Euclid's theorem that there are infinitely many prime numbers has multiple proofs, ranging from Euclid's original theorem that constructs a new prime from a finite list of such, to Euler's proof that requires the theory of infinite products and sums. The latter is clearly ingenious, but overkill, whereas the former is elegant, simple, and often shown as an example of a proof to people with little mathematical background (eg students, readers of popular mathematics books).

I'm curious to know what fragment of arithmetic is needed to perform Euclid's proof, or otherwise, if there is an even lower bound on the logical strength of the theorem.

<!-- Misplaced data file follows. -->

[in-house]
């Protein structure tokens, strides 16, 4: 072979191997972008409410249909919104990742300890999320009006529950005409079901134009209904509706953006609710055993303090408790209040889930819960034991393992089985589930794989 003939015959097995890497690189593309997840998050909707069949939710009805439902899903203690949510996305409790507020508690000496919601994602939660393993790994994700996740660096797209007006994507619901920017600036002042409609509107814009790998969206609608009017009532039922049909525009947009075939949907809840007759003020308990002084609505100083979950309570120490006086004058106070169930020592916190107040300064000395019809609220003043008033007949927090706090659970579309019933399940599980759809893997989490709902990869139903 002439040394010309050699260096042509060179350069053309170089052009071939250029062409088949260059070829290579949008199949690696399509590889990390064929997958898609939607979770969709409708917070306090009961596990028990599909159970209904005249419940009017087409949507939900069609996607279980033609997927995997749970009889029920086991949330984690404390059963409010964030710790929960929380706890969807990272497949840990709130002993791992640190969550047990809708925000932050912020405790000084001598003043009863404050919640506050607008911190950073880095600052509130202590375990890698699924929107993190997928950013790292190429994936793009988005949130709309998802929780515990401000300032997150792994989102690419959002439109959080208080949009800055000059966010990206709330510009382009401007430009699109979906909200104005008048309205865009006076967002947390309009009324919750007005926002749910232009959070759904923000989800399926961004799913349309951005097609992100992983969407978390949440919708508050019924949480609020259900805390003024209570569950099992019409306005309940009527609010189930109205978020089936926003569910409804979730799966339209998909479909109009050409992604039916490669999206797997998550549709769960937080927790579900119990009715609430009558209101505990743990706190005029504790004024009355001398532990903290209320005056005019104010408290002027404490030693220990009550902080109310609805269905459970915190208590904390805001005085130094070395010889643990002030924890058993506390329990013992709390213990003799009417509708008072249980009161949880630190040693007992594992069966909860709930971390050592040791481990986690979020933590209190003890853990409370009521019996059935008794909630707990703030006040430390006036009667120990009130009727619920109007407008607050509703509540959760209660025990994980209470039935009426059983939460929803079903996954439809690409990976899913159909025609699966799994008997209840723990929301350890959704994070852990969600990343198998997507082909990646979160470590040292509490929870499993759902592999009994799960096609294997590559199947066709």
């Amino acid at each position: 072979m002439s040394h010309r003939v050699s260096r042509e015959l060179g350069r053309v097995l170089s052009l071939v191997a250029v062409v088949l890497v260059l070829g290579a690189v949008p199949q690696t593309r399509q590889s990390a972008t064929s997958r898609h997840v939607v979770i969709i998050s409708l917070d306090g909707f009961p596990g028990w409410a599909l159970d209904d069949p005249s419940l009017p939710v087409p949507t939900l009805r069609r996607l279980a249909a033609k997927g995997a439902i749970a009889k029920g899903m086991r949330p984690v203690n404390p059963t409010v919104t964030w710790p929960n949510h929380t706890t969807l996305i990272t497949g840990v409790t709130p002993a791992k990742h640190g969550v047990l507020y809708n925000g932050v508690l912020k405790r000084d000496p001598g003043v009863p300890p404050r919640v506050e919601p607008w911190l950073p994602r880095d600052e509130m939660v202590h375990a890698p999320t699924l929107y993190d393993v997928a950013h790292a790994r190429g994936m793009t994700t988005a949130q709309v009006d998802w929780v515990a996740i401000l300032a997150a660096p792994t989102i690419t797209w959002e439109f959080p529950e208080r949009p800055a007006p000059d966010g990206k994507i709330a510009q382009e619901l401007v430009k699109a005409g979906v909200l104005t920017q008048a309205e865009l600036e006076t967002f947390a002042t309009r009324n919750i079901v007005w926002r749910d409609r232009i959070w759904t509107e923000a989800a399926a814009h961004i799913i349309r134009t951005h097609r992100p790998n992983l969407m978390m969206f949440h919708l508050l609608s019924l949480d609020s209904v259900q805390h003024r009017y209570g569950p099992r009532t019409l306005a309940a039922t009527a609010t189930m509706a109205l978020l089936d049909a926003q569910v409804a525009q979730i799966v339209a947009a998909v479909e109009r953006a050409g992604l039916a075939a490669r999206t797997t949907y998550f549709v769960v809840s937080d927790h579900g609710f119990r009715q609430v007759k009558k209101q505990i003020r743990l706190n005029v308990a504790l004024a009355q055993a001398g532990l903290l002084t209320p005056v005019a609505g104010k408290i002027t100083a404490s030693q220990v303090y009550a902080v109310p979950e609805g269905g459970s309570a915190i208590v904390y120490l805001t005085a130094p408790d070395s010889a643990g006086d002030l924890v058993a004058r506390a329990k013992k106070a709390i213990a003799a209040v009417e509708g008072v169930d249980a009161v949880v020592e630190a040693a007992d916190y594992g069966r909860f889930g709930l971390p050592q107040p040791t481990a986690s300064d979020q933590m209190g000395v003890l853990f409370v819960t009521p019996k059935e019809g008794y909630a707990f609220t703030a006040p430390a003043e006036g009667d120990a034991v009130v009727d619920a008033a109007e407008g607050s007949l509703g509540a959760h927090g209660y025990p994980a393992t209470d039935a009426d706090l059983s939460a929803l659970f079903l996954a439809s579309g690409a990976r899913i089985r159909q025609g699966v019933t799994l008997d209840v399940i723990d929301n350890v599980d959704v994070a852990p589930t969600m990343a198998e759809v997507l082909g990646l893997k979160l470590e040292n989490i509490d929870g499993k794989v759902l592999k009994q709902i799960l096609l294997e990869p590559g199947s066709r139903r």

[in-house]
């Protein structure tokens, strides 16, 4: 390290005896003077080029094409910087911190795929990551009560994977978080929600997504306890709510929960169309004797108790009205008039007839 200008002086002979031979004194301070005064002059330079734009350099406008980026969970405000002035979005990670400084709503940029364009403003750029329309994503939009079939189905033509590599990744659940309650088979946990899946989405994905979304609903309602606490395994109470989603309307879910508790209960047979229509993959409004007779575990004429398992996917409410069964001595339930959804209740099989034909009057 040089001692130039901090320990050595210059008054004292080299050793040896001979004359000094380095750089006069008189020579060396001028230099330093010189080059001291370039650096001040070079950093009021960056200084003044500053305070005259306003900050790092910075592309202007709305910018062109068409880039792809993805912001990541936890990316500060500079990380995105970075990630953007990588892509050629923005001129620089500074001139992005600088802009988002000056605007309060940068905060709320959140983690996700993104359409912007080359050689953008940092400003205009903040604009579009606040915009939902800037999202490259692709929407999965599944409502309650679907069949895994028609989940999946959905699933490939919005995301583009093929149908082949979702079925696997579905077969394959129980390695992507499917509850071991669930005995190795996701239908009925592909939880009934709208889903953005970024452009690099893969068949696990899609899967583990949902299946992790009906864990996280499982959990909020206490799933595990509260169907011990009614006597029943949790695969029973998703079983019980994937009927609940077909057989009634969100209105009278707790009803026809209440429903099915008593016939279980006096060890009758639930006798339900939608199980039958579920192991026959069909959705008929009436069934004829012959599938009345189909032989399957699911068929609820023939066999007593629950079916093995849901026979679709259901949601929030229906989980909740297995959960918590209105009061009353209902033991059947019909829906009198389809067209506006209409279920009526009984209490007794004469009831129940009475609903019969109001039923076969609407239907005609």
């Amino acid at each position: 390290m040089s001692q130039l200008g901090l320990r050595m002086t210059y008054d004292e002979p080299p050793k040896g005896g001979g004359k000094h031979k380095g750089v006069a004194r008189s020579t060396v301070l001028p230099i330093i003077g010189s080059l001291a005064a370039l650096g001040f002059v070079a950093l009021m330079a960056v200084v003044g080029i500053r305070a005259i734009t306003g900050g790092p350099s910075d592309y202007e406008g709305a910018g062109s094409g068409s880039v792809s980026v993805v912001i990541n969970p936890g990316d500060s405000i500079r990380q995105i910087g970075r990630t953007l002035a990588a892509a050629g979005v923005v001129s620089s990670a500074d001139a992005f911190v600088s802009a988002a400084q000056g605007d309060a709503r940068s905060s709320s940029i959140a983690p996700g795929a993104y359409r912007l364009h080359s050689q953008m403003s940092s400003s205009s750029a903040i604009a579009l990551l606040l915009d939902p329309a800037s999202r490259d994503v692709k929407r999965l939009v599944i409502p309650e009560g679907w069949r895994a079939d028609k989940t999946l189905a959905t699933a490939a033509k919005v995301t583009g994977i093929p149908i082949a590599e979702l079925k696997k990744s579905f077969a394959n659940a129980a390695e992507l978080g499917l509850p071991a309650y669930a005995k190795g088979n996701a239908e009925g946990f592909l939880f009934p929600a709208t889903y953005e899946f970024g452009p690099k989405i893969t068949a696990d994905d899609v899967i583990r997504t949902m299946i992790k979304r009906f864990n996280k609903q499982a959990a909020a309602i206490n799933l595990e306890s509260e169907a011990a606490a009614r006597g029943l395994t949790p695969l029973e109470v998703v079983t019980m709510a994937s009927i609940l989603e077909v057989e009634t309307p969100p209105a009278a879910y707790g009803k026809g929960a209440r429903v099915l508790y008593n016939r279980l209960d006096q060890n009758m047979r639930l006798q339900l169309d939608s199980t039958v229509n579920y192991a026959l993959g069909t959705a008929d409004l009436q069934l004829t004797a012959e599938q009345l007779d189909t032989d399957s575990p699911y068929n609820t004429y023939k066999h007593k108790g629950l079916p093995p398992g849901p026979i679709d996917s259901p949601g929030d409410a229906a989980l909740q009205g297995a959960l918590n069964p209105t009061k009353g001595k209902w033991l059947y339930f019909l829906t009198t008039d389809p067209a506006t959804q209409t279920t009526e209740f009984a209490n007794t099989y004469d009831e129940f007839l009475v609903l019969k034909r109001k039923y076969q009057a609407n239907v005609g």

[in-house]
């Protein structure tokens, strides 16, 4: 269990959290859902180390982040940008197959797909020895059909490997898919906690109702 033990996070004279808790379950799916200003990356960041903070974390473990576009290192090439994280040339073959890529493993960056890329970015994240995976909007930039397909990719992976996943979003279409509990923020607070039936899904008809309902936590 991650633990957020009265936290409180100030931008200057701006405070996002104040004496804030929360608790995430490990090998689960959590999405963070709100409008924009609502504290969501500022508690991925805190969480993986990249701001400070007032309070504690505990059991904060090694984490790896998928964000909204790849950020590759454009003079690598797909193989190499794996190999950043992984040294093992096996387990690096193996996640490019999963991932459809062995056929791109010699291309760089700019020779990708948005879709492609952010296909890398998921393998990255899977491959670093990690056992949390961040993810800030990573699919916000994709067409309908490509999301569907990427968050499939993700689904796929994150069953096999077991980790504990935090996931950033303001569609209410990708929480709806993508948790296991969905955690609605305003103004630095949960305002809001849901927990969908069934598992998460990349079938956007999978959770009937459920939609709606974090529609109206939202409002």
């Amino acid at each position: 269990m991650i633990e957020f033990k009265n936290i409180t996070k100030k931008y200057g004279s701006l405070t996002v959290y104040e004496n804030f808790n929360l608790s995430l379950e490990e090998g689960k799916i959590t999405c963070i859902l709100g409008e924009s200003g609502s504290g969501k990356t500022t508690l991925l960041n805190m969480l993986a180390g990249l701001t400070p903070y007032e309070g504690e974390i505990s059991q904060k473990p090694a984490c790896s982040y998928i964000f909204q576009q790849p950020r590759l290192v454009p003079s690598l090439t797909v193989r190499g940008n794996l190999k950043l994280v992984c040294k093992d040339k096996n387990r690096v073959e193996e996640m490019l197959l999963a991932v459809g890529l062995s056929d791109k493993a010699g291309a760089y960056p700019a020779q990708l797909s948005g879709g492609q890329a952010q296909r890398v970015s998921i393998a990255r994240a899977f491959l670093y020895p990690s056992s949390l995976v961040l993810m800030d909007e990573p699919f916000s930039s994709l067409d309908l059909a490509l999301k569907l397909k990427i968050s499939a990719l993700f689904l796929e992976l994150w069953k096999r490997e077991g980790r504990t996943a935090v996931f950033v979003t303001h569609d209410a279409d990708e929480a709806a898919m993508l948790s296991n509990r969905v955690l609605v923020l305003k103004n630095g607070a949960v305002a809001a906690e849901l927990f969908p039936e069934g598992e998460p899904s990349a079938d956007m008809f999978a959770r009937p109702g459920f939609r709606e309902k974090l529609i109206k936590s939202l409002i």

Provability of the Pigeonhole Principle and the Existence of Infinitely Many Primes. This is already quite weak, and has been further weakened more recently, but it’s an open question whether bounded arithmetic on its own would suffice. $\endgroup$ – Matt F. Dec 28 '18 at 23:34